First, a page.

• The Epidemiological Report: As with the Hospital Discharge Rates, we will again need to access existing available Provincial data. We have a copy of the 2003 reports here. You will however, need to use the census block of 2000 population or less area to assess the data from our study area. This will allow us to break up Belledune into more distinct areas such as Upper, Central and Lower Belledune. The same can be done with Pointe Verte.
     
  • Cancer Rate Study- Cancer Care Ontario and the Government of Canada have cancer stats that can be used and related to the census blocks.

  • Comparison to Other Communities without Industrial Exposure: The previous four sets of data will allow us to compare our study area to several areas with similar populations and demographics, but areas without exposure to any industrial chemicals and pollutants- for example, a rural community in the Annapolis Valley, would make an excellent comparison area. If the comparison communities have the same number of cases of symptoms, hospital discharge rates for example, then we will know for sure that it is not the industries and chemicals being released causing the high levels and incidents of these items in our study area. If these communities have much lower incidences of diseases, hospital discharge rates etc… then we can conclude that the industries may be negatively contributing to the heath of the citizens living within our study area.
     
  • Child Development School Records should be used to assess developmental delays.
  • With these four assessment tools, the Questionnaire, the Hospital Discharge Rates the Cancer Rate Study and the Epidemiological Reports, we will be able to see if any of the compiled information triggers “red flags” such as high numbers of specific symptoms, diseases, incidents of cancer, and chemicals of concern. If we do identify a red flag, or flags,  then, we have the baseline information and supporting facts to warrant conducting the next level of assessment;
Phase II
The Biological Control Case Studies
The Biological Control Case Studies would be conducted only if the first phase of the study results in “red flags” of concern being identified. These studies would involve selecting citizens from the surveys for control case studies, and sampling their biology over several months- blood and urine analysis, recording symptoms and hair analysis. These must be done from late spring to early fall, which are the peek exposure months. It would not be acceptable to do the biological control sampling in the winter months. Biological results can have significant fluctuations, in their readings particularly in children, but this is where the questionnaire/survey comes in – the survey gives the symptoms over the years of exposure and the biological study gives you the exposure currently through inhalation, absorption and uptake through the food chain from locally grown and ingested agricultural products and home gardens.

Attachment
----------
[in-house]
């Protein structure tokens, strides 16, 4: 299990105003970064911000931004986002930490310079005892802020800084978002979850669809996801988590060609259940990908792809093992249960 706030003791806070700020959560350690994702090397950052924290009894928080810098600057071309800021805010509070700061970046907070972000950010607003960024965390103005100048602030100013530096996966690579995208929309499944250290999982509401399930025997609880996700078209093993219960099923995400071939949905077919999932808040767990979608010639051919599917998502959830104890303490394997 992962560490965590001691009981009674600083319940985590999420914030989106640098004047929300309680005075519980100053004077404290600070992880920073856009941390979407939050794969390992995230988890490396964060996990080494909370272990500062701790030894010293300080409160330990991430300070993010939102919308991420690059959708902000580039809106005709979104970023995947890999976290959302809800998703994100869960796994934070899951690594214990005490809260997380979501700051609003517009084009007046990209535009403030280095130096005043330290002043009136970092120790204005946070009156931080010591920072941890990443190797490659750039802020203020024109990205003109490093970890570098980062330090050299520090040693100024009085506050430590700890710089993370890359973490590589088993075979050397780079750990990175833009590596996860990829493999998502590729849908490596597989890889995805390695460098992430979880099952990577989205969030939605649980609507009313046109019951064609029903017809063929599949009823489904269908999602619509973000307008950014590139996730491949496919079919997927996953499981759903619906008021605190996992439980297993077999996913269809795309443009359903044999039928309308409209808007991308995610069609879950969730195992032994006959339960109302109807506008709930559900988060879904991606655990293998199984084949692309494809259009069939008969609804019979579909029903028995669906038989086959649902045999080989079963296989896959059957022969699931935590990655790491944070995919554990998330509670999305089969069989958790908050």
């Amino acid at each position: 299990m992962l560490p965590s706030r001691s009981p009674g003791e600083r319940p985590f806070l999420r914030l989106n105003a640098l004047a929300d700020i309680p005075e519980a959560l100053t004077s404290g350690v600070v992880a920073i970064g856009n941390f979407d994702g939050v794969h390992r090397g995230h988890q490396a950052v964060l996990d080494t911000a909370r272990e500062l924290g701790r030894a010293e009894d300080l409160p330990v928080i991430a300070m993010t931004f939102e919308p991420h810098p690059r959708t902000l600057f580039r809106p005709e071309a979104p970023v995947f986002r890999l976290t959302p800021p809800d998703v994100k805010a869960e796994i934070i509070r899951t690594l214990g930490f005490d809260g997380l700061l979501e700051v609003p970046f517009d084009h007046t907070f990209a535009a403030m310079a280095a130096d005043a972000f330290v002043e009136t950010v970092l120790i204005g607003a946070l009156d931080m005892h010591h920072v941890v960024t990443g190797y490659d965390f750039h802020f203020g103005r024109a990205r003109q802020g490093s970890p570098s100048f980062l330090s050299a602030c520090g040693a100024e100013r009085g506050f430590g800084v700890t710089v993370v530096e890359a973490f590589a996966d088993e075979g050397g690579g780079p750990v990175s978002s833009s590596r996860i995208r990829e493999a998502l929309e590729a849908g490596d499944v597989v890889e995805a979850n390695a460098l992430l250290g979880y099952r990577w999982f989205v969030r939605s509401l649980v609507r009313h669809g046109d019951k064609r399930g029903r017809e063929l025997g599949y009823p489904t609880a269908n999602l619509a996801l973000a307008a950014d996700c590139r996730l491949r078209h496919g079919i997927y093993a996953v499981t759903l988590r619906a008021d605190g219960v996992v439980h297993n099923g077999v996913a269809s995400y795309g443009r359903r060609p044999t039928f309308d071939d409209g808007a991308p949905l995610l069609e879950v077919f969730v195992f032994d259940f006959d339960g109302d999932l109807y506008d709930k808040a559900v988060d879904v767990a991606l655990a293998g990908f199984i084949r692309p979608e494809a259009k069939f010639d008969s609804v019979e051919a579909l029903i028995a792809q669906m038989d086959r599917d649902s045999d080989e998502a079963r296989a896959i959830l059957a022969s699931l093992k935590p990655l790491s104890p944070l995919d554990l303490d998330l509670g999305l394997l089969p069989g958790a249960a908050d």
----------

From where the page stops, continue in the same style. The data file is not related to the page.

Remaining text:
If you have a lot of children, for example, in the survey, with attention deficit disorder- you then do a properly designed case control study where you conduct biological sampling of those children over a number of times over a few months. A single sample data point tells you nothing- if you released a study of that type and tried to get it published by saying you tested the group of children on a single given day, the scientific peer reviewers would never publish it. If the biological sampling is warranted it must be done over several peek exposure months with several samples taken in order to obtain credible data.  

As described by the environmental justice movement, communities exposed to
environmental contamination are asserting themselves in the process of recognition and management of the environmental hazard (Elliott et al, 1999). This focus on both process and outcome requires risk assessments that are acceptable to both the ‘scientific’ and ‘lay’ communities (Kraus et al, 1992).

Community Health Study Steering Committee
To facilitate this process, we wish to see a Community Health Study Steering Committee formed, which would include one representative from Bathurst Sustainable Development, two from Belledune Sustainable Development, one from the NB Department of Health and Wellness,  a representative from Health Canada (who has a background in COPC hazard quotients (HQ) and intakes), a rep fro the NBDLG,  the consultant responsible for conducting the study, a medical practitioner who is a specialist in pediatrics or children’s exposure to toxins,  or an agreed upon alternate field, two additional citizen committee members with various backgrounds, a medical/ representative from Point Vert or Petit Rocher, and a local farmer.